49. 49. Firehose Engineering designing high-volume data collection systems Josh Berkus HiLoad, Moscow October 2011 1I created this talk because, for some reason, Ive been working on a bunch of the same kind of data systems lately.
  50. 50. Firehose Database Applications (FDA) (1) very high volume of data input from many producers (2) continous processing of incoming data 2I call these “Firehose Database Applications”. Theyre characterized by two factors, and have a lot of things in common regardless of which industry theyre used in.1. These applications are focused entirely on the collection of large amounts of data coming in from many high-volume, producers, and2. they process data into some more useful form, such as summaries, continuously 24 hours a day.Some examples ...
  51. 51. Mozilla Socorro 3Mozillas Socorro system, which collects firefox & thunderbird crash data from around the world.
  52. 52. Upwind 4Upwind, which collects a huge amount of metrics from large wind turbine farms in order to monitor and analyze them.
  53. 53. Fraud Detection System 5And numerous other systems, such as a fraud detection system which receives data from over 100 different transaction processing systems and analyzes it to look for patterns which would indicate fraud.
  54. 54. Firehose Challenges 6regardless of how these firehose systems are used, they share the same four challenges, all of which need to be overcome in some way to get the system running and keep it running.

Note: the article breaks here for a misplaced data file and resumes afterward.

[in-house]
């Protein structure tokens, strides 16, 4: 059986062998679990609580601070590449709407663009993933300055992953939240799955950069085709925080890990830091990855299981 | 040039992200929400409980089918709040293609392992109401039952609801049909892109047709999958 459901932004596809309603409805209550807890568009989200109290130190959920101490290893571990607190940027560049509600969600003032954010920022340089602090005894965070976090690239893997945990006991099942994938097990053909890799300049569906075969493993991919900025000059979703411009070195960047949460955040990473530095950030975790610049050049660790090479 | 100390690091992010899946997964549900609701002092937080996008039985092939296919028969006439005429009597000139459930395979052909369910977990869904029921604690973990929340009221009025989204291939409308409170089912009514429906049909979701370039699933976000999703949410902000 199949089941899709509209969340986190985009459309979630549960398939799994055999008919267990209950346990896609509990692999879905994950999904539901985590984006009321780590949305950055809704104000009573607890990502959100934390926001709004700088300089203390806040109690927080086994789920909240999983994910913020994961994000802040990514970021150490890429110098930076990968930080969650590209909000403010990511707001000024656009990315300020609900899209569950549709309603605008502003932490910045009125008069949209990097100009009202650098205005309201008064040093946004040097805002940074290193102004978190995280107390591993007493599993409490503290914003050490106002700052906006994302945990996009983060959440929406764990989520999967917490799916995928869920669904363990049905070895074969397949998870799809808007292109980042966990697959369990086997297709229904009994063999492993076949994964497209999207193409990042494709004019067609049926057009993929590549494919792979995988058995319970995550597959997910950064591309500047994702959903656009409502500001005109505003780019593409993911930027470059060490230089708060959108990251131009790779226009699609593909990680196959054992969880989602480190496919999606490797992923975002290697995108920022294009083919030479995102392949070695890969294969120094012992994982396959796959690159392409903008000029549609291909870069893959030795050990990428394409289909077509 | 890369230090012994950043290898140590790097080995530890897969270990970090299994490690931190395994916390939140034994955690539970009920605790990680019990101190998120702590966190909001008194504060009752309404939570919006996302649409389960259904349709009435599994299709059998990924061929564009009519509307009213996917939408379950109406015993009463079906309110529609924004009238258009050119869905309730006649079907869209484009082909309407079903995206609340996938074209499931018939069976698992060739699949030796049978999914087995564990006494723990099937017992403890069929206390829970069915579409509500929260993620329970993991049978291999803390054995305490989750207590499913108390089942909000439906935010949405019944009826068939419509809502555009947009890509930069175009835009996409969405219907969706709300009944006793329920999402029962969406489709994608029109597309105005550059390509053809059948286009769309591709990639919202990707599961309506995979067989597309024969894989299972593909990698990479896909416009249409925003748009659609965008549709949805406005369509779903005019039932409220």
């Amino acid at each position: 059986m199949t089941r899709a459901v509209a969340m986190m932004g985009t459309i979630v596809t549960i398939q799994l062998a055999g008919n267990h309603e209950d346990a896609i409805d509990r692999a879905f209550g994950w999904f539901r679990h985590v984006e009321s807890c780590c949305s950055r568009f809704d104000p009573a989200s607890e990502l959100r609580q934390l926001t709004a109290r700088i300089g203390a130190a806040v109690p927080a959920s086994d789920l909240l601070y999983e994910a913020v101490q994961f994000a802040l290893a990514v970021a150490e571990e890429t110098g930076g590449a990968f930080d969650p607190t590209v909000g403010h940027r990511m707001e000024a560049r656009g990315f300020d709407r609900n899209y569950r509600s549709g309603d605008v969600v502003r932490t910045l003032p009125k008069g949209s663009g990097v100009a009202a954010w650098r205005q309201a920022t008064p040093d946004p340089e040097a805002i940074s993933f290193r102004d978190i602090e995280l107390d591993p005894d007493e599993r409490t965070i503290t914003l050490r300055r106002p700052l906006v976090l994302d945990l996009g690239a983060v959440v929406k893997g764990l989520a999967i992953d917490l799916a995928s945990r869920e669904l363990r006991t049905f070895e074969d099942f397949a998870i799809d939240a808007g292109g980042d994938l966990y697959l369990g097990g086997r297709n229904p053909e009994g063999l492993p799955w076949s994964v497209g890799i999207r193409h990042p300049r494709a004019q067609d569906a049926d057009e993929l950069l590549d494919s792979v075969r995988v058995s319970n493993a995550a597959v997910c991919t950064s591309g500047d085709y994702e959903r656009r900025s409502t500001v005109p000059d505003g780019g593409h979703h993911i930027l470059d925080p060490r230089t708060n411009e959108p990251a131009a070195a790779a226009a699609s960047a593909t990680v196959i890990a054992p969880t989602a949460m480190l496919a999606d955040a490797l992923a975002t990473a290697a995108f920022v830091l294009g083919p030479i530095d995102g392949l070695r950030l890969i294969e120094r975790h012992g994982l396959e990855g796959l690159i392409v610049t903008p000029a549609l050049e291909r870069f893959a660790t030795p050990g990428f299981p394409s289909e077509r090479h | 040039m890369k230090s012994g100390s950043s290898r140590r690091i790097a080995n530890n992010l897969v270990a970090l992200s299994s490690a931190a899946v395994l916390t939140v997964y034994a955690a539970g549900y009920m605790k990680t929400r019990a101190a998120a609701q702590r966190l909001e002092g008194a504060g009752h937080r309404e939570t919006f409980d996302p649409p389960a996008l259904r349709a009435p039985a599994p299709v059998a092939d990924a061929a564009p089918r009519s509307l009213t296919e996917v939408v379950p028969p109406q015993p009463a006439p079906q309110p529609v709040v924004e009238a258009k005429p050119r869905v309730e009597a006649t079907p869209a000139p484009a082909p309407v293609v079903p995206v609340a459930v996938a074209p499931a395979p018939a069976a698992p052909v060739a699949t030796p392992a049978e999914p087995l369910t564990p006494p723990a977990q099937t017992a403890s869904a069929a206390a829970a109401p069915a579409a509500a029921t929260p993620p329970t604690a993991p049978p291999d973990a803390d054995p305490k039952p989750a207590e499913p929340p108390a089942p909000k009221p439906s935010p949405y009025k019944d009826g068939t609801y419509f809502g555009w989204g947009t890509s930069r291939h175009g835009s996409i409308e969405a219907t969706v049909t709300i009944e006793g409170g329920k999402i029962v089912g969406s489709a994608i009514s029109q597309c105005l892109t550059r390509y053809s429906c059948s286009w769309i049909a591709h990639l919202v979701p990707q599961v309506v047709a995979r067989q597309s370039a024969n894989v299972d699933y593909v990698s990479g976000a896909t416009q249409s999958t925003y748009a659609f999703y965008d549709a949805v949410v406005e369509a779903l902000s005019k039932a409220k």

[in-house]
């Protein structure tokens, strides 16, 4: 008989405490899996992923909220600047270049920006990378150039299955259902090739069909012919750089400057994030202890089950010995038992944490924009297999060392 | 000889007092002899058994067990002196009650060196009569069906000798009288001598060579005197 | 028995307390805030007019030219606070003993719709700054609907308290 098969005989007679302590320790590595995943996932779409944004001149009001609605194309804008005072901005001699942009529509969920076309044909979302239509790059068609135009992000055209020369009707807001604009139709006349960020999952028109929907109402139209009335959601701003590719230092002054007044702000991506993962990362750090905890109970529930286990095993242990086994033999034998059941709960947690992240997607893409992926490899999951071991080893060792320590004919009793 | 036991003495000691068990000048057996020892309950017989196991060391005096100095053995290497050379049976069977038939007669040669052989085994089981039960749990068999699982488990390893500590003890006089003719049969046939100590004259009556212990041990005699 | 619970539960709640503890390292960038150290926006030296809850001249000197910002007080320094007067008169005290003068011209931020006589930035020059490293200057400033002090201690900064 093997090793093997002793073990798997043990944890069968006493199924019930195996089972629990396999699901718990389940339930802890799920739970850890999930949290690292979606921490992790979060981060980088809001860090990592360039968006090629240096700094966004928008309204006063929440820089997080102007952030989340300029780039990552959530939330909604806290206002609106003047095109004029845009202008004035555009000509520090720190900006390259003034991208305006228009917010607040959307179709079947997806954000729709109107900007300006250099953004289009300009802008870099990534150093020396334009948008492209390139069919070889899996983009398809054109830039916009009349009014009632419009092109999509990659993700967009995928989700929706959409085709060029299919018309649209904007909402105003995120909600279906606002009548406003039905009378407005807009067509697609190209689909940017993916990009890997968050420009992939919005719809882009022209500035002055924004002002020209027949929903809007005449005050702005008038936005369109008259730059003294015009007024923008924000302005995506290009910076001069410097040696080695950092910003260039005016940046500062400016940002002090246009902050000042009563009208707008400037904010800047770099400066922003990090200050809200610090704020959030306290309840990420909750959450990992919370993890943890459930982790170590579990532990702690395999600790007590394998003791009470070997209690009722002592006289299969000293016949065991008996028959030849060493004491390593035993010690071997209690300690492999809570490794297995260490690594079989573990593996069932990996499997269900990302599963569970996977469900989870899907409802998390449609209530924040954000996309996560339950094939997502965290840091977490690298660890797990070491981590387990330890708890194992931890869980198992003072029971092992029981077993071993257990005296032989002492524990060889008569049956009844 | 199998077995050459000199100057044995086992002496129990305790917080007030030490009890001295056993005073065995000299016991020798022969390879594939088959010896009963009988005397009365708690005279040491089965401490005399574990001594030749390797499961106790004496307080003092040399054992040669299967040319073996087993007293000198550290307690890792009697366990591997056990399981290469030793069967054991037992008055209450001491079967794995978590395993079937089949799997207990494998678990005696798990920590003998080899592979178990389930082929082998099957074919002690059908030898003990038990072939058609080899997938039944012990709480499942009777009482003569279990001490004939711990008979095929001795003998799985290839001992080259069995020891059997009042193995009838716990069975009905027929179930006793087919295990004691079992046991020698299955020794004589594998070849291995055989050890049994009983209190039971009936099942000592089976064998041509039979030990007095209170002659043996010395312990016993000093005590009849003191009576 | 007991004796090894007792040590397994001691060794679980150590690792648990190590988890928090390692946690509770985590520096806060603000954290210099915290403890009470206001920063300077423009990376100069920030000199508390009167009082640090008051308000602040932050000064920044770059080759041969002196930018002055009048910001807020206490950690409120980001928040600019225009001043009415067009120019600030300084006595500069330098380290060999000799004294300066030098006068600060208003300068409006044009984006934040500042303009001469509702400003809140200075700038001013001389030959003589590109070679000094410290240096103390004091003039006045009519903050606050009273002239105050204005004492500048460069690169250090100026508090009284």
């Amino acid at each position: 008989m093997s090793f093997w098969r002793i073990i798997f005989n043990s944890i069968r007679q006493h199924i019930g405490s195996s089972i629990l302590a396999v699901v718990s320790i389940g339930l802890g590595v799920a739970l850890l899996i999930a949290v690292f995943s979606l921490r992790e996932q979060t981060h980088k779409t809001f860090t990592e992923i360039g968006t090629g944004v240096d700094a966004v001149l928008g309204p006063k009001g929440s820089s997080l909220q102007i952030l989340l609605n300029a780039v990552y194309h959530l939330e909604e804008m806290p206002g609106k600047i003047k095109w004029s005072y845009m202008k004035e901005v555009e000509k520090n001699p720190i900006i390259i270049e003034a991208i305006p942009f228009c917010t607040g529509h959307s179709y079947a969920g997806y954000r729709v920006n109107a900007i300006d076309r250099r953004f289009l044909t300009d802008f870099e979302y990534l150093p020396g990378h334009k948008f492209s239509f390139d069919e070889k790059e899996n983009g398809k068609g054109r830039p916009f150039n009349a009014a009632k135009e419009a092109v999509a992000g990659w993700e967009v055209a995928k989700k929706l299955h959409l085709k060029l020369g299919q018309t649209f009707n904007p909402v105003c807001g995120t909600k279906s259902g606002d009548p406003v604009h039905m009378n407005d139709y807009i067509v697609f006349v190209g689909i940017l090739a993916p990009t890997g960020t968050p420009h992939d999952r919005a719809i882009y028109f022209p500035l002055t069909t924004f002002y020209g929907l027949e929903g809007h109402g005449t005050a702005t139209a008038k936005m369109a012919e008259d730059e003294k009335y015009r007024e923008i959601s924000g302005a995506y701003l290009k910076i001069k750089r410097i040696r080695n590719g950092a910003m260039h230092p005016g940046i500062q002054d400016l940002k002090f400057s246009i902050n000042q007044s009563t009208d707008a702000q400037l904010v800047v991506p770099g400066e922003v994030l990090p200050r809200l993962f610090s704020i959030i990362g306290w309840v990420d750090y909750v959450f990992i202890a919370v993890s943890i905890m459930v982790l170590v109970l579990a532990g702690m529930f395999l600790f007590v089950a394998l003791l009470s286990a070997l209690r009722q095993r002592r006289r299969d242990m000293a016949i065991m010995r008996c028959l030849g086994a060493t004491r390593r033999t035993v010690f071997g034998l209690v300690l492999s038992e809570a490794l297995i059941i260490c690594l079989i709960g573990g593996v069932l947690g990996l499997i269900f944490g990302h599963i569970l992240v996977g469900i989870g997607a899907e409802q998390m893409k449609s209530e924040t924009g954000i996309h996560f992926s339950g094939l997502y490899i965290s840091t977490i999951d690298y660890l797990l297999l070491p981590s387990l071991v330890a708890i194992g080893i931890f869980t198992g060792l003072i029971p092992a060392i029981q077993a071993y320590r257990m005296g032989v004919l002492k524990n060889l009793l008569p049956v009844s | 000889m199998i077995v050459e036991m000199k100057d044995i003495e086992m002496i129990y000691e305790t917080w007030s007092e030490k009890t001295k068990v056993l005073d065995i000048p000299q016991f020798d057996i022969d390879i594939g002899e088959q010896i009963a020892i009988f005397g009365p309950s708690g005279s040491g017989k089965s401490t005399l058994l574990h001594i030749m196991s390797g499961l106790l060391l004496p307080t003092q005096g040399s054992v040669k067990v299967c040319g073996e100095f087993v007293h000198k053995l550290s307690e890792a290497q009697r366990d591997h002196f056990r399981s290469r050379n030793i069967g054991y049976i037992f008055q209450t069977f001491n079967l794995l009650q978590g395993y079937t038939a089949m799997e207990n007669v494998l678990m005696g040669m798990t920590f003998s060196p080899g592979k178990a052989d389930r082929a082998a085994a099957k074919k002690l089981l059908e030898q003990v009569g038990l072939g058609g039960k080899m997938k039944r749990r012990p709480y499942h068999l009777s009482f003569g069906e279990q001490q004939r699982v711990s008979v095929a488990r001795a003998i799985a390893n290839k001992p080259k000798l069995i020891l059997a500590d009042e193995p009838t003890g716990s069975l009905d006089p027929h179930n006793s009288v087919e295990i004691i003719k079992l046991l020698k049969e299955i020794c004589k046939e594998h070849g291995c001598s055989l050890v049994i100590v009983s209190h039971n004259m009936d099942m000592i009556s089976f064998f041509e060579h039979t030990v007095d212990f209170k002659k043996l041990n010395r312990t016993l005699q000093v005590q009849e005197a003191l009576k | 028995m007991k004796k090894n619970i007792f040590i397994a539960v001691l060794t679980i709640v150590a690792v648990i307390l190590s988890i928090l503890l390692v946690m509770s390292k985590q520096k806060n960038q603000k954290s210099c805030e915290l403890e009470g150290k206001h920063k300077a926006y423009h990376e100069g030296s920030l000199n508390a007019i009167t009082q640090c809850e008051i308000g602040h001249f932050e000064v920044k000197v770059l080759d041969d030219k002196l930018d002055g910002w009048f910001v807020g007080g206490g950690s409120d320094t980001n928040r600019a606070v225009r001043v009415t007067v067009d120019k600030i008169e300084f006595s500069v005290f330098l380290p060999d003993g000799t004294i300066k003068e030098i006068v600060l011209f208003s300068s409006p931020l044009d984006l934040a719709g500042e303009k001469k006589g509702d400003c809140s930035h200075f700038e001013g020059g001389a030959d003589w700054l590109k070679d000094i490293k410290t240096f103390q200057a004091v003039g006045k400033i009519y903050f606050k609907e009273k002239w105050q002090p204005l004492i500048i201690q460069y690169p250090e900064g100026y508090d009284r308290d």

55. 55. 1. Volume ● 100s to 1000s facts/second ● GB/hour 7The first and most obvious is volume. A firehose system is collecting many, many facts per second, which may add up to gigabytes per hour.
  56. 56. 1. Volume ● spikes in volume ● multiple uncoorindated sources 8You also have to plan for unpredicted spikes in volume which may be 10X normal.Also your data sources may come in at different rates, and with interruptions or out of order data.But, the biggest challenge of volume always is ...
  57. 57. 1. Volume volume always grows over time 9… there is always, always, always more of it than there used to be.
  58. 58. 2. Constant flow since data arrives 24/7 … while the user interface can be down, data collection can never be down 10the second challenge is dealing with the all-day, all- week, all-year nature of the incoming data.for example, it is often permissiable for the user interface or reporting system be out of service, but data collection must go on at all times without interruption. Otherwise, data would be lost.this makes for different downtime plans than standard web applications, who can have “read only downtimes”. Firehose systems cant; they must arrange for alternate storage if the primary collections is down.
  59. 59. 2. Constant flow ● cant stop receiving to process ETL ● data can arrive out of order 11it also means that conventional Extract Transform Load (ETL) approaches to data warehousing dont work. You cant wait for the down period to process the data. Instead, data must be processed continuously while still collecting.Data is also never at rest; you must be prepared for interruptions and out-of-order data.